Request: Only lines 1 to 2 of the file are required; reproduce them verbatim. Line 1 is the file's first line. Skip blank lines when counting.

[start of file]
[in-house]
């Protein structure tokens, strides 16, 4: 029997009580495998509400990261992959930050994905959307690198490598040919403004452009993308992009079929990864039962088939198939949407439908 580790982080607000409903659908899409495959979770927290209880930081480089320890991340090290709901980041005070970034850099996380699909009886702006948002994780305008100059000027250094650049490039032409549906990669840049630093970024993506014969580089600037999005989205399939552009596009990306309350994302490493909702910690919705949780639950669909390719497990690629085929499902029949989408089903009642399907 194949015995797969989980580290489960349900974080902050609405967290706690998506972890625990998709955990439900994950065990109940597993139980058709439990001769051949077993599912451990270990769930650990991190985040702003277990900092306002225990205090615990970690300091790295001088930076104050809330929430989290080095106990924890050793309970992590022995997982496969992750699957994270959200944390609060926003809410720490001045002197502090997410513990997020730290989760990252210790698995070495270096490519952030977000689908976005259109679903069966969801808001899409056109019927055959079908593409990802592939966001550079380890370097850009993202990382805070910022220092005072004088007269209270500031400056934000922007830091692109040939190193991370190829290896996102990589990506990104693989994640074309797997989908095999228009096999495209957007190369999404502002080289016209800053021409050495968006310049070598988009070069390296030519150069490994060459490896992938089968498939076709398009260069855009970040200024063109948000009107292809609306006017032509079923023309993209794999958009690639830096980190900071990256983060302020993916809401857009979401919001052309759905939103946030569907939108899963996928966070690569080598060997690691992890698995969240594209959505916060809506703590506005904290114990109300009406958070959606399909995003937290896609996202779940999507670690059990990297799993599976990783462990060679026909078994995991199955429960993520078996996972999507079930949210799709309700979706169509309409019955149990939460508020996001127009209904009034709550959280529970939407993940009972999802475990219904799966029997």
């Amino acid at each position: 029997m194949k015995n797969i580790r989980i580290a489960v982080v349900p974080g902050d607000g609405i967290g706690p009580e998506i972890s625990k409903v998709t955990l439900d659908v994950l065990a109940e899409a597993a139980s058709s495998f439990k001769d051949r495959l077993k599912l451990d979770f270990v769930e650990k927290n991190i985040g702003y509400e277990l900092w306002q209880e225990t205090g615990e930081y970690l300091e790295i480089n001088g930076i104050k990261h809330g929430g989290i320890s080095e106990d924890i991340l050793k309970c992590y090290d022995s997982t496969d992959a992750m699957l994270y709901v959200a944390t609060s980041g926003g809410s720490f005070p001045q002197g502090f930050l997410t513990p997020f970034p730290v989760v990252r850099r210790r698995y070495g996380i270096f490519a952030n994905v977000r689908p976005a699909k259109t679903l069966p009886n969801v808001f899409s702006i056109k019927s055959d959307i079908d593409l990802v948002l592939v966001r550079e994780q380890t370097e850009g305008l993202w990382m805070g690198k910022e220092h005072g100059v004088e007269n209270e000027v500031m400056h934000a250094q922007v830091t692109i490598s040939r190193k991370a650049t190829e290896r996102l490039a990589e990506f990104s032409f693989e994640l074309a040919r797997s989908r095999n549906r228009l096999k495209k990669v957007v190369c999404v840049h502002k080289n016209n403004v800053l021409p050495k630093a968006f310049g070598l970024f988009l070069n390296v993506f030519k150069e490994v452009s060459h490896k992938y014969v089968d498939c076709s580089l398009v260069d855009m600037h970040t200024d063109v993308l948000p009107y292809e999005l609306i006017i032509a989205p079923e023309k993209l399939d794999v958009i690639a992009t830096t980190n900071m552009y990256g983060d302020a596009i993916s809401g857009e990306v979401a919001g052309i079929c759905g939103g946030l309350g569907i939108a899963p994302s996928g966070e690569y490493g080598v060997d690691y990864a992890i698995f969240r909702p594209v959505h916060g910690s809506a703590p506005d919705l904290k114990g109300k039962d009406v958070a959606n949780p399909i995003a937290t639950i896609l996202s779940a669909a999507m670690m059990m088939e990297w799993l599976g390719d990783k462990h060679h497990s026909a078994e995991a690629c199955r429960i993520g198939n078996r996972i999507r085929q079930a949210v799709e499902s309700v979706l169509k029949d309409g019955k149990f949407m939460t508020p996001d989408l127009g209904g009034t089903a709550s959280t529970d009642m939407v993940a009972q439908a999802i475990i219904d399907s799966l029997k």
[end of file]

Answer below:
[in-house]
């Protein structure tokens, strides 16, 4: 029997009580495998509400990261992959930050994905959307690198490598040919403004452009993308992009079929990864039962088939198939949407439908 580790982080607000409903659908899409495959979770927290209880930081480089320890991340090290709901980041005070970034850099996380699909009886702006948002994780305008100059000027250094650049490039032409549906990669840049630093970024993506014969580089600037999005989205399939552009596009990306309350994302490493909702910690919705949780639950669909390719497990690629085929499902029949989408089903009642399907 194949015995797969989980580290489960349900974080902050609405967290706690998506972890625990998709955990439900994950065990109940597993139980058709439990001769051949077993599912451990270990769930650990991190985040702003277990900092306002225990205090615990970690300091790295001088930076104050809330929430989290080095106990924890050793309970992590022995997982496969992750699957994270959200944390609060926003809410720490001045002197502090997410513990997020730290989760990252210790698995070495270096490519952030977000689908976005259109679903069966969801808001899409056109019927055959079908593409990802592939966001550079380890370097850009993202990382805070910022220092005072004088007269209270500031400056934000922007830091692109040939190193991370190829290896996102990589990506990104693989994640074309797997989908095999228009096999495209957007190369999404502002080289016209800053021409050495968006310049070598988009070069390296030519150069490994060459490896992938089968498939076709398009260069855009970040200024063109948000009107292809609306006017032509079923023309993209794999958009690639830096980190900071990256983060302020993916809401857009979401919001052309759905939103946030569907939108899963996928966070690569080598060997690691992890698995969240594209959505916060809506703590506005904290114990109300009406958070959606399909995003937290896609996202779940999507670690059990990297799993599976990783462990060679026909078994995991199955429960993520078996996972999507079930949210799709309700979706169509309409019955149990939460508020996001127009209904009034709550959280529970939407993940009972999802475990219904799966029997």